Variations in grading practice – subjects matter

This article aims to explore the relevance and importance of school subjects in teachers’ grading practices, as teachers themselves see it. The study is based on material from 41 semi-structured interviews, with teachers of five subjects, at four lower and two upper secondary schools in Norway. The findings suggest that the school subject does matter when teachers assign final grades to their students. The study also indicates that different subjects involve different challenges or obstacles in fulfilling government recommendations and regulations for grading. A four-part model is developed that summarises the subject differences found in teachers’ approaches to grading, and which allows different subjects to be mapped relative to one another. These findings seem to support arguments that more recognition should be given to differences between school subjects, and the influence of contextual dimensions in grading practices. This is particularly relevant in implementing system-wide changes such as the creation of unitary systems for the measurement of student learning outcomes.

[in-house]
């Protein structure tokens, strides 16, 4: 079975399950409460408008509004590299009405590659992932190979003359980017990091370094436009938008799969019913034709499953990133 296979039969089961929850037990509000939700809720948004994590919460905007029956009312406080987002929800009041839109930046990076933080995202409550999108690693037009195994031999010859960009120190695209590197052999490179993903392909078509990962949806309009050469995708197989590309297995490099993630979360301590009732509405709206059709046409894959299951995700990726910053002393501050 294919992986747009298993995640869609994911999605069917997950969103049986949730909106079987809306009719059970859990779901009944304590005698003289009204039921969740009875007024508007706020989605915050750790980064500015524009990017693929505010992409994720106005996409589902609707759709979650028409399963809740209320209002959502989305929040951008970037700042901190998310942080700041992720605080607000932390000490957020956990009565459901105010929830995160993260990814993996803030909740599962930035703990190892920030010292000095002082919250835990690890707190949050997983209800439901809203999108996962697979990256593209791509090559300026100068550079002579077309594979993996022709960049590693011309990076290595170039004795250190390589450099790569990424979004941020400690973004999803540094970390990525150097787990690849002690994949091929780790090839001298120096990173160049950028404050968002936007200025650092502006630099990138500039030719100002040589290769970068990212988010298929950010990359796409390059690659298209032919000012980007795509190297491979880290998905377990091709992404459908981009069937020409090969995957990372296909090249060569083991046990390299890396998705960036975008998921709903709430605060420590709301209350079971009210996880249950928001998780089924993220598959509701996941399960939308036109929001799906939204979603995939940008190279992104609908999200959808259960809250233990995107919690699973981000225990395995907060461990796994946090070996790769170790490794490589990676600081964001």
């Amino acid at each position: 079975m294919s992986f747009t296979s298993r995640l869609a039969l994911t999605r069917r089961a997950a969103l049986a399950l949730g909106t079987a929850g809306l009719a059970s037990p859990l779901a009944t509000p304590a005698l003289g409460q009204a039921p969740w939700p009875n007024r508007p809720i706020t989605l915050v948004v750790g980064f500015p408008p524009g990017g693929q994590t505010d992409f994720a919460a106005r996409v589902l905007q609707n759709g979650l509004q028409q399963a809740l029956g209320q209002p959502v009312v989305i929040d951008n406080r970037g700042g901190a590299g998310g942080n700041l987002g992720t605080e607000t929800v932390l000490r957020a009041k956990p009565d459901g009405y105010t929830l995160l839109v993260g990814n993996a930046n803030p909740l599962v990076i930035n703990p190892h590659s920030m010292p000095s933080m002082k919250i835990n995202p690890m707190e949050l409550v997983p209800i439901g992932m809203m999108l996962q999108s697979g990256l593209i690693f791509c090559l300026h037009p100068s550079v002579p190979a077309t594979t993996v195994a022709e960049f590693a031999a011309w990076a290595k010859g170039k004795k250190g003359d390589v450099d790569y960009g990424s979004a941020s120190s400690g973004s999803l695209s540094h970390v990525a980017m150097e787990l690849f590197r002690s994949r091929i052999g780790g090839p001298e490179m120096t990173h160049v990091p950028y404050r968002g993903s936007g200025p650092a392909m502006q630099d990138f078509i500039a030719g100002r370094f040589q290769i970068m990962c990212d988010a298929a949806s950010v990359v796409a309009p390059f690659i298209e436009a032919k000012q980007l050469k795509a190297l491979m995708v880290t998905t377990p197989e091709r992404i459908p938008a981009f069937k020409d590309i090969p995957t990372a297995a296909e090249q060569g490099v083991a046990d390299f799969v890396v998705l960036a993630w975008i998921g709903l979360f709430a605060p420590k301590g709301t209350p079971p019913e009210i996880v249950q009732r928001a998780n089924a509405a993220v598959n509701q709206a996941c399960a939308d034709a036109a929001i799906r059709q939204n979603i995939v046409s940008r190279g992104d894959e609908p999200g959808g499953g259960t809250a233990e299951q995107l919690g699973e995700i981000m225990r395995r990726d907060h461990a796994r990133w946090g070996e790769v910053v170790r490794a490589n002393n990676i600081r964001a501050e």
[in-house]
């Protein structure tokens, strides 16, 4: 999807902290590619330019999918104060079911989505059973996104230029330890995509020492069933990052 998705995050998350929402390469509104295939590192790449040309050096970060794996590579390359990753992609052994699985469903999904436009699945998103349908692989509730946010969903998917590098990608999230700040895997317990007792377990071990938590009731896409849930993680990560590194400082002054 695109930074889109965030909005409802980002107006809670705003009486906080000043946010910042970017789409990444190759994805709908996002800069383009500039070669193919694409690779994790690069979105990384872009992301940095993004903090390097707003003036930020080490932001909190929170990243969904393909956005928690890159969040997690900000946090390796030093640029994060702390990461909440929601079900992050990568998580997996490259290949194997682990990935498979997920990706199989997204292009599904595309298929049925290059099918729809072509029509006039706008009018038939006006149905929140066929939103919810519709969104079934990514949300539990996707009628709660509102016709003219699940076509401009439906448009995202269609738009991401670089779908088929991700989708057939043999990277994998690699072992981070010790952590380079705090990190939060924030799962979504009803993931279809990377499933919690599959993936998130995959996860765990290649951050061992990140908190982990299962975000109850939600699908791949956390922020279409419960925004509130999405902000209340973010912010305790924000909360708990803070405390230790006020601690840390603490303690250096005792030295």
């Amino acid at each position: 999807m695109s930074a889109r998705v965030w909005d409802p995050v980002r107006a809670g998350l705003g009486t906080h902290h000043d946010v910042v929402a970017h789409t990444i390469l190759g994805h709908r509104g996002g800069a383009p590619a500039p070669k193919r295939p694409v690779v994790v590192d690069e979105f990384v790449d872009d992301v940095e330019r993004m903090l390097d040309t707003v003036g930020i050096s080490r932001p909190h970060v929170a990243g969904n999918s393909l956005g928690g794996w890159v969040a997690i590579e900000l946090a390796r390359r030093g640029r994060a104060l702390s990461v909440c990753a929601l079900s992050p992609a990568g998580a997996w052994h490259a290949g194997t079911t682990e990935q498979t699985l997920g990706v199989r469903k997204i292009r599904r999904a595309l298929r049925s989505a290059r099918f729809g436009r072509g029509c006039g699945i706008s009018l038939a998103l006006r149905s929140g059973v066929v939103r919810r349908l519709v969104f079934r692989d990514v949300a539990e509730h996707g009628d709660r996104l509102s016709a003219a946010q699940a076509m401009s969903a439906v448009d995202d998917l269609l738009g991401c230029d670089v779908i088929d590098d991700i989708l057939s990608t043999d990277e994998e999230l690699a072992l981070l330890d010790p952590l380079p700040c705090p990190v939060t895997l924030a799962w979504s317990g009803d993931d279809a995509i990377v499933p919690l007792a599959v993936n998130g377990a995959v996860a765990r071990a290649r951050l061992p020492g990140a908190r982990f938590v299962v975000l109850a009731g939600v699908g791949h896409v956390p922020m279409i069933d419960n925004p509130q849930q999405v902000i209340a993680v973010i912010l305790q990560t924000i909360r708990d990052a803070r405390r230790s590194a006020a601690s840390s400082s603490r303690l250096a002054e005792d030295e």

publication details

Title Variations in grading practice – subjects matter
Category Academic article
AuthorTine Sophie Prøitz
publication year2013